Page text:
KANUTI HOT SPRINGS — After a few hours of skiing through deep snow, Forest Wagner and I smelled a tuna sandwich. We knew we were closing in on warm pools of water.
From the frozen Kanuti River, we moved along an open stream up toward Kanuti Hot Springs, one of more than 100 hot springs in Alaska. Except for the extreme northwest portion of the state, hot springs exist from Attu in the Aleutians to the northwest Brooks Range to as far south as you can get in Southeast.
The majority are on or near volcanoes, with very hot water bubbling or steaming up from deep below, where Earth’s great crustal plates are grinding past one another.
In non-volcanic areas of Alaska like the Interior, deep warm rocks that were once magma are the heat source. Water that falls as snow and rain percolates down until it reaches those hot rocks. Superheated, that water rises, snaking upward through fractures in the ground and pooling on the surface as steaming water.
On a white, windy spring day that felt like midwinter, Forest and I skied into a clearing and found Kanuti Hot Springs, about 13 miles from where the Dalton Highway crosses the Kanuti River.
Kanuti is in a field of brown grass surrounded by a forest covered with two feet of snow. The thawed acre featured several pools of hot water. We pulled our mittens off and stuck our bare hands in the largest one. We were in luck: the temperature was about 110 degrees Fahrenheit, not too hot, not too cold.
Using our ski-pole baskets as strainers, Forest and I scooped out floating algae and greenish blobs of cyanobacteria. These heat-loving microorganisms give hot springs their splashes of color, from white in water close to the boiling point to yellows and oranges in cooler pools.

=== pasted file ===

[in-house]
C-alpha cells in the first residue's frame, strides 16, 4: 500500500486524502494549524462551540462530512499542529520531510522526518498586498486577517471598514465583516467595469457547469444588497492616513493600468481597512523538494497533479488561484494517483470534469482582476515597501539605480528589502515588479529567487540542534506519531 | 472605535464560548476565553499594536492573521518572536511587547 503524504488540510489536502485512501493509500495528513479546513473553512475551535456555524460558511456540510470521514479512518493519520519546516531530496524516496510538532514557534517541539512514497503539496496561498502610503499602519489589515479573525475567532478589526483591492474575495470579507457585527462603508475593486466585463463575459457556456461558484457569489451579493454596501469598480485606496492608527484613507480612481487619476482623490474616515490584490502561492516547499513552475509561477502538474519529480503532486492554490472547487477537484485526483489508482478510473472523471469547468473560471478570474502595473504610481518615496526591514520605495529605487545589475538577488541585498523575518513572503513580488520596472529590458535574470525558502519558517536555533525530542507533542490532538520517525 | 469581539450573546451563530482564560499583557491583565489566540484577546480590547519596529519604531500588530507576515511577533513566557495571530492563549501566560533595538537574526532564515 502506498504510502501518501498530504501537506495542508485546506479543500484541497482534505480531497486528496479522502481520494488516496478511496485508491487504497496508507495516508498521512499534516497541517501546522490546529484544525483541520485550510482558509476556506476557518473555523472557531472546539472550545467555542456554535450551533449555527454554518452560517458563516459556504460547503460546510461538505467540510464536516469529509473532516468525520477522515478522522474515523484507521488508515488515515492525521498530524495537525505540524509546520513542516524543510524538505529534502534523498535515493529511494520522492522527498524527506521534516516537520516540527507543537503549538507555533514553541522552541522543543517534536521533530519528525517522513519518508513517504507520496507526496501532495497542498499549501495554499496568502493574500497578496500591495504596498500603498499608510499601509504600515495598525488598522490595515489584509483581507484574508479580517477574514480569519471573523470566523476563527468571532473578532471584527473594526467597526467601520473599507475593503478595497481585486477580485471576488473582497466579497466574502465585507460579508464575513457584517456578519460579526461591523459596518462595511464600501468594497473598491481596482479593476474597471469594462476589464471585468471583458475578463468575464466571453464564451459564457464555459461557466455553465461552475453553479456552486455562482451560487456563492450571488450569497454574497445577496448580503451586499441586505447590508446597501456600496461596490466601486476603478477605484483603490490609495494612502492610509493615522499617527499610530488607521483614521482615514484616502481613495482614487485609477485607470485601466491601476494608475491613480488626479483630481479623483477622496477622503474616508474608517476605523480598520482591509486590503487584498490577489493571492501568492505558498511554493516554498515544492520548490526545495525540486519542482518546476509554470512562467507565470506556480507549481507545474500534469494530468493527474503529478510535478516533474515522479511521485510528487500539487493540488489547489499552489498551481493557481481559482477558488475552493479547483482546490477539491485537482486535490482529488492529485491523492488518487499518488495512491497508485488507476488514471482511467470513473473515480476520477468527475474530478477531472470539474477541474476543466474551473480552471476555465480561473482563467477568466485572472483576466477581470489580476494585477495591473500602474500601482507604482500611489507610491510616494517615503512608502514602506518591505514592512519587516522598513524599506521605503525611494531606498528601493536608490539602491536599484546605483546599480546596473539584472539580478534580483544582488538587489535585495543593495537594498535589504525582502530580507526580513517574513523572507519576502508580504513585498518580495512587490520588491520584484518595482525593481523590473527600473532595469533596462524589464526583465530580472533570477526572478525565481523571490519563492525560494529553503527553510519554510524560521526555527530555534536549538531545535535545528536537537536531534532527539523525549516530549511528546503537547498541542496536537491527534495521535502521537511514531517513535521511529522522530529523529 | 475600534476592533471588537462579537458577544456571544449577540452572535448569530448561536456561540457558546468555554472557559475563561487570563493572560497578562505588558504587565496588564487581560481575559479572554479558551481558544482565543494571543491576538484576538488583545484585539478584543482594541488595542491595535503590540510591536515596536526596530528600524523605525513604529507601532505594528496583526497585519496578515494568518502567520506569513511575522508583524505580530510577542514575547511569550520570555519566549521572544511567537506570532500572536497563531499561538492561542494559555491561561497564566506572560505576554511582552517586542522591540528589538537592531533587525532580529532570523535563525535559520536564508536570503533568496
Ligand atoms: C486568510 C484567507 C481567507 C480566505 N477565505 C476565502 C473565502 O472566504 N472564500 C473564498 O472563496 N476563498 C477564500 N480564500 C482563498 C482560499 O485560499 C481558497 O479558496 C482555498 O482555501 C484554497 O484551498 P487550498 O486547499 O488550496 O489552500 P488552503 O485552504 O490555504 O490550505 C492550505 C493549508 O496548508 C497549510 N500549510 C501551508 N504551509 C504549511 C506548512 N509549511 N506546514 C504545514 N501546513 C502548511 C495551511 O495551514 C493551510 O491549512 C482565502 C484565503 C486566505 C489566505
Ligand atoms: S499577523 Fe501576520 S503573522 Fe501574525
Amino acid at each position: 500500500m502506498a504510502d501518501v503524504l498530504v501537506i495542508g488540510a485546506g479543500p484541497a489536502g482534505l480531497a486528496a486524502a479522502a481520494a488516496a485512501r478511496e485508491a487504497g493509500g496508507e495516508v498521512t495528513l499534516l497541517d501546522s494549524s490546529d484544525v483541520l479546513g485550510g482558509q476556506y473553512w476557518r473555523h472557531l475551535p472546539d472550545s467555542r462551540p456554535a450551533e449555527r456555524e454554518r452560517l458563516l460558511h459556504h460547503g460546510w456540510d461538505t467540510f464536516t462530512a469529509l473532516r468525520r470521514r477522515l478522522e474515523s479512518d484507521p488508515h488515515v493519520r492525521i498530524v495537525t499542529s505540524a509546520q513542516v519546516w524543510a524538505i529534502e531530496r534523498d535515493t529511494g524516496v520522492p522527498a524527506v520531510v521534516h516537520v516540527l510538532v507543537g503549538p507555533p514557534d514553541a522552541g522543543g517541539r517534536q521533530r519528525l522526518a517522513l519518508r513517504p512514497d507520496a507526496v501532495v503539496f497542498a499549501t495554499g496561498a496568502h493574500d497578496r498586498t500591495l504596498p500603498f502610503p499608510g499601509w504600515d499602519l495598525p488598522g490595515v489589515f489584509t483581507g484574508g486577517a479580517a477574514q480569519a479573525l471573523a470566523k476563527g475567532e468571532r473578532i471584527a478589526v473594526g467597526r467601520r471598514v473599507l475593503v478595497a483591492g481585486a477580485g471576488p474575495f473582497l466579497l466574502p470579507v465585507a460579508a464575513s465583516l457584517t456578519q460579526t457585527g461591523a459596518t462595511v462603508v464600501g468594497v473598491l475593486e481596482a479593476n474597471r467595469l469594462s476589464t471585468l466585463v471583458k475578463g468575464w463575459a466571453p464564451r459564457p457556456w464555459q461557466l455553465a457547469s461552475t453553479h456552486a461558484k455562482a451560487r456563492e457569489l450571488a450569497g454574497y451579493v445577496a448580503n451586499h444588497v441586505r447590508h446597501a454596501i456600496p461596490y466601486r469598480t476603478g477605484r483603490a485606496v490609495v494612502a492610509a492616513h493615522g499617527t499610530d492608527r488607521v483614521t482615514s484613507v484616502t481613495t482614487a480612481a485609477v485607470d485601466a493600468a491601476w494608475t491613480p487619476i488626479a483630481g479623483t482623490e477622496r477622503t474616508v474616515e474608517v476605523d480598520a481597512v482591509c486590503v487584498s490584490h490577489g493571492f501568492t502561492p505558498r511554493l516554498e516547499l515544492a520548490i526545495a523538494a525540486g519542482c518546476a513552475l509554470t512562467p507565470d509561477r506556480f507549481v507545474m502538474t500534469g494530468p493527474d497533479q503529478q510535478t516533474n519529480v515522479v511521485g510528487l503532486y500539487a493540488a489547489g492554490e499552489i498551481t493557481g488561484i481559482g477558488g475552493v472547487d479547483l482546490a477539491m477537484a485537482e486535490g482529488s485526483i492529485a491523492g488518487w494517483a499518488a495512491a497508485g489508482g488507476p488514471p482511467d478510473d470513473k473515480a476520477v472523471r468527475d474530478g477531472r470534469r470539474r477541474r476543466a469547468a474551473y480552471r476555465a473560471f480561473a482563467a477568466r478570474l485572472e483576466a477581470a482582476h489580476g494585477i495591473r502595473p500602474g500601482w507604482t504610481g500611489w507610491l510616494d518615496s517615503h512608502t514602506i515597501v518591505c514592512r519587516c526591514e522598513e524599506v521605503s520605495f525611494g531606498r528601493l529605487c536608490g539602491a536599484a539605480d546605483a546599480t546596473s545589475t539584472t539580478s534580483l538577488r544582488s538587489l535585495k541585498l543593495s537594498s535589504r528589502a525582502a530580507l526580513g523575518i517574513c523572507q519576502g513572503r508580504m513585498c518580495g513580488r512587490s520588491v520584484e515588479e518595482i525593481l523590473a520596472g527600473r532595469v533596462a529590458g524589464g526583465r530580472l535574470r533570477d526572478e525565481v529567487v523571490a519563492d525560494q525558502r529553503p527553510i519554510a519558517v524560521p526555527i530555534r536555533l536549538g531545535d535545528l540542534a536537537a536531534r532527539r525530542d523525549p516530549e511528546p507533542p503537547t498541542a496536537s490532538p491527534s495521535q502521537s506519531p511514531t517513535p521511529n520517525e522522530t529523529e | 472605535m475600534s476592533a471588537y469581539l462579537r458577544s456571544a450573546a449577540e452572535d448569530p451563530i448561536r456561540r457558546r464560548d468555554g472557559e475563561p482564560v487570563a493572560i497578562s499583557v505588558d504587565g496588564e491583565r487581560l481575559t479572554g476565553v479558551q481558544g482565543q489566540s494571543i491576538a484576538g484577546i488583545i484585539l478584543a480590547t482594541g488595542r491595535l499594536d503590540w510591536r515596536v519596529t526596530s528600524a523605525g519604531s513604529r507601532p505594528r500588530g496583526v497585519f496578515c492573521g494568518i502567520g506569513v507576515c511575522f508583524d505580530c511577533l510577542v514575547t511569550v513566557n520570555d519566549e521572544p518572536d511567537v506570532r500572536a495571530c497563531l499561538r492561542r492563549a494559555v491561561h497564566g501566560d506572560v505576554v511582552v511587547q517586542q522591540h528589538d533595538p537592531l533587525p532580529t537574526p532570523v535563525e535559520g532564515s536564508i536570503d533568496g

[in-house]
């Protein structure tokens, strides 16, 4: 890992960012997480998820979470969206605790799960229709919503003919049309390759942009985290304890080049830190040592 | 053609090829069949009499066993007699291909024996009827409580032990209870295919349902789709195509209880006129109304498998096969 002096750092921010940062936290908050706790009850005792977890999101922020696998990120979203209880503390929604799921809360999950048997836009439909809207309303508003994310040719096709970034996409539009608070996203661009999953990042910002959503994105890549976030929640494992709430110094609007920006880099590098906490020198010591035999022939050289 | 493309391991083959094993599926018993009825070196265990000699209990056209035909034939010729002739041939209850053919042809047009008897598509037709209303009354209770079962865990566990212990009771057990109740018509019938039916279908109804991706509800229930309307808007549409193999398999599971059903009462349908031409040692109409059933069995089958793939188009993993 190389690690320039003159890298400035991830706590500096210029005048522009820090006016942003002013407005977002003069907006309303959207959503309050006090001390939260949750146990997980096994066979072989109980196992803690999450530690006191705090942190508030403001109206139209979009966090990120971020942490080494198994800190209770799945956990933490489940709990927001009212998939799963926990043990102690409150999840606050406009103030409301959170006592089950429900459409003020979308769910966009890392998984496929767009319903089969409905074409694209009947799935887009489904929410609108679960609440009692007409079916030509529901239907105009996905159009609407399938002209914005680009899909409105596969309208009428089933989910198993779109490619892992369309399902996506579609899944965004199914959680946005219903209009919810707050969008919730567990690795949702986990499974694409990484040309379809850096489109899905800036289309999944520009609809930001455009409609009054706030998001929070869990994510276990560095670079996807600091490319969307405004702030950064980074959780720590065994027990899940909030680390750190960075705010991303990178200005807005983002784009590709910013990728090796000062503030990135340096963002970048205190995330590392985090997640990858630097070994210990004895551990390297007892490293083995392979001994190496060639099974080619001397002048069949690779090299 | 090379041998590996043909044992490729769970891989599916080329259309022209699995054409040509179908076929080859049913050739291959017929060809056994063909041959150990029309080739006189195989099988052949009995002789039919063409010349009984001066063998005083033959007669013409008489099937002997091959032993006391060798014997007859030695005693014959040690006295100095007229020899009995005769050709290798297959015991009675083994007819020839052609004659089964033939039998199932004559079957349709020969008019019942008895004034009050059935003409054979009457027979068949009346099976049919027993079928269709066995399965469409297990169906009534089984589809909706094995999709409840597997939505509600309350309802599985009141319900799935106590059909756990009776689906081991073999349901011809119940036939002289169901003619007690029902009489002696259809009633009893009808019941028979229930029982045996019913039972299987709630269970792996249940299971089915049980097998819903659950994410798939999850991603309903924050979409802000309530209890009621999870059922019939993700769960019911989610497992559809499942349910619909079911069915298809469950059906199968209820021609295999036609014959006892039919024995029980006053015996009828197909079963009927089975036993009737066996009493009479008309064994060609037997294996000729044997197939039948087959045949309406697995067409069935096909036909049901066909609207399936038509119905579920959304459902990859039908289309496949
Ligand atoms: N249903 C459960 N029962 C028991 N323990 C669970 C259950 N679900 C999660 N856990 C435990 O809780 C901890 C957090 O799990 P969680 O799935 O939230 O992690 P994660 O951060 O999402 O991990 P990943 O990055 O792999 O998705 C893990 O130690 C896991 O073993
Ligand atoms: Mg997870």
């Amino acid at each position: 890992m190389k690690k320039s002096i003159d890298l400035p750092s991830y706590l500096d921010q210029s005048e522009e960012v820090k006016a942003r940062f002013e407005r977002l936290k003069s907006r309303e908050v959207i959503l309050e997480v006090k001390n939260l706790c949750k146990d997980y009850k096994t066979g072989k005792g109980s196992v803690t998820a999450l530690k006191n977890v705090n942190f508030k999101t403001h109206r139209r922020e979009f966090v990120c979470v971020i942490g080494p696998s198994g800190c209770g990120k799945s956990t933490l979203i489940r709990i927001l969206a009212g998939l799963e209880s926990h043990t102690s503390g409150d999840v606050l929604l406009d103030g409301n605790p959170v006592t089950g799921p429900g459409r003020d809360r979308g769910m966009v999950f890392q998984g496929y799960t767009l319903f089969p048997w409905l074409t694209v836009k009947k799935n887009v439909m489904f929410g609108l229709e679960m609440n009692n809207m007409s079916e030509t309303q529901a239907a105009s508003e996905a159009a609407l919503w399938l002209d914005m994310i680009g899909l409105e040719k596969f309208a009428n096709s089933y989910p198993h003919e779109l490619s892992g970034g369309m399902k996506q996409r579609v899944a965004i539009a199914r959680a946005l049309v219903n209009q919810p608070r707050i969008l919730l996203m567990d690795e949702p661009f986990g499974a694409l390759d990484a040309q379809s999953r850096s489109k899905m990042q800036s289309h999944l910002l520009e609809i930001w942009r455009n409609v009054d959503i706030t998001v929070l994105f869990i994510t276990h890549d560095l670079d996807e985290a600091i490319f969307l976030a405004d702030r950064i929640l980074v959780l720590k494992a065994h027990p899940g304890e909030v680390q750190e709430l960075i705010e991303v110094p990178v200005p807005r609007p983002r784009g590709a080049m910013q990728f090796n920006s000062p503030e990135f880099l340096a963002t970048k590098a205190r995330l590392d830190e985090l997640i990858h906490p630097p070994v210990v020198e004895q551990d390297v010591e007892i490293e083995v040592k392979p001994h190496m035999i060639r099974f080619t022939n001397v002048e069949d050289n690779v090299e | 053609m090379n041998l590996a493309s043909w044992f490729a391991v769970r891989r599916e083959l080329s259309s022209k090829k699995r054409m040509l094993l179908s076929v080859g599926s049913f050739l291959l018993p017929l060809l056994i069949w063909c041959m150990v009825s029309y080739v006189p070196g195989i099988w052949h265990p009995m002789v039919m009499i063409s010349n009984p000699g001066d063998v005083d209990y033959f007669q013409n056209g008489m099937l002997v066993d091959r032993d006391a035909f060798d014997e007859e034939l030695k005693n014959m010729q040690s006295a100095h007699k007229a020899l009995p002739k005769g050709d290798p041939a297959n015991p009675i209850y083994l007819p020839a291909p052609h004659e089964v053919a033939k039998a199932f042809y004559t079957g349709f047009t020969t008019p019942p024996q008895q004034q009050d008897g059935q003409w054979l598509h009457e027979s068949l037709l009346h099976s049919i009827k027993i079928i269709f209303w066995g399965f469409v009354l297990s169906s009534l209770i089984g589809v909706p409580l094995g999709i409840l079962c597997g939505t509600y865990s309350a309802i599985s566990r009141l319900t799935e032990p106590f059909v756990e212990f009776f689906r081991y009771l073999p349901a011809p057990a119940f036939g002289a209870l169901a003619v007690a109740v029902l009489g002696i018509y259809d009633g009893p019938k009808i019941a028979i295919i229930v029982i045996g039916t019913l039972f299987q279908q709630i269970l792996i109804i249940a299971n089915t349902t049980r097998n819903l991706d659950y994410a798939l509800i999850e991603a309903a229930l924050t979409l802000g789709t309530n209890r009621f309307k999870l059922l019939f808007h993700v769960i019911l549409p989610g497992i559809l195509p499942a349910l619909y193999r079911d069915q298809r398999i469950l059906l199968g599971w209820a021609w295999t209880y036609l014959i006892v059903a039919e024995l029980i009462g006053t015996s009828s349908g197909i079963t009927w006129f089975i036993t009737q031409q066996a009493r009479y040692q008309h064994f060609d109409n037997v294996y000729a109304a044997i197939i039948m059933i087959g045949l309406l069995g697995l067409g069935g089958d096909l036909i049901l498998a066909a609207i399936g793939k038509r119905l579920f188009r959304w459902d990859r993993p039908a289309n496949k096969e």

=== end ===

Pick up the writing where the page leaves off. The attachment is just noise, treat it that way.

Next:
Living things floating in water are not the only exotic organisms here, 15 miles south of the Arctic Circle. In the field around us grew a grassy fern known as fowl mannagrass. It does not exist in valleys on either side of Kanuti Hot Springs. It only grows here and at one other hot spring in Alaska. Somehow, some way, seeds of the plant found their way to this heated meadow behind Caribou Mountain.
American dippers, roundish birds that feed underwater year-round, live near many hot springs and the unfrozen creeks the warm water enables. We saw none at Kanuti, but a pair has nested behind a waterfall emerging from Melozi Hot Springs near Ruby.
The trees surrounding the Kanuti clearing are typical of the boreal forest, but Pilgrim Springs on the Seward Peninsula is home to spruce and pine trees, probably planted by someone during that place’s long occupation. Balsam poplar trees also grow there. Pilgrim Springs was home to a pair of nesting great horned owls when I visited in spring 2015. Surrounded by an ocean of tundra, the forest-dwelling birds might be living their entire lives on that island of trees.
In places like Pilgrim, Manley and Circle hot springs, people have used the warm water to heat lodges and greenhouses and have planted large fields of vegetables in the microclimate of warm soil. The operators of Chena Hot Springs, connected by road to Fairbanks, are generating their own electricity using the temperature difference between hot and cold water.
For many years, scientists and engineers have studied the potential of Alaska hot springs to provide heat and power for communities dependent on diesel fuel. Very few of the projects have progressed beyond the initial stages. Why? That reason was obvious as Forest and I soaked in Kanuti Hot Springs, hearing only the wind whistle through birch branches.
While I have visited a dozen hot springs in Alaska, I have driven to just three. Most of them are like Kanuti — in windy places near lonely bends of a river, far from anywhere Alaskans call home.
• Since the late 1970s, the University of Alaska Fairbanks’ Geophysical Institute has provided this column free in cooperation with the UAF research community. Ned Rozell is a science writer for the Geophysical Institute.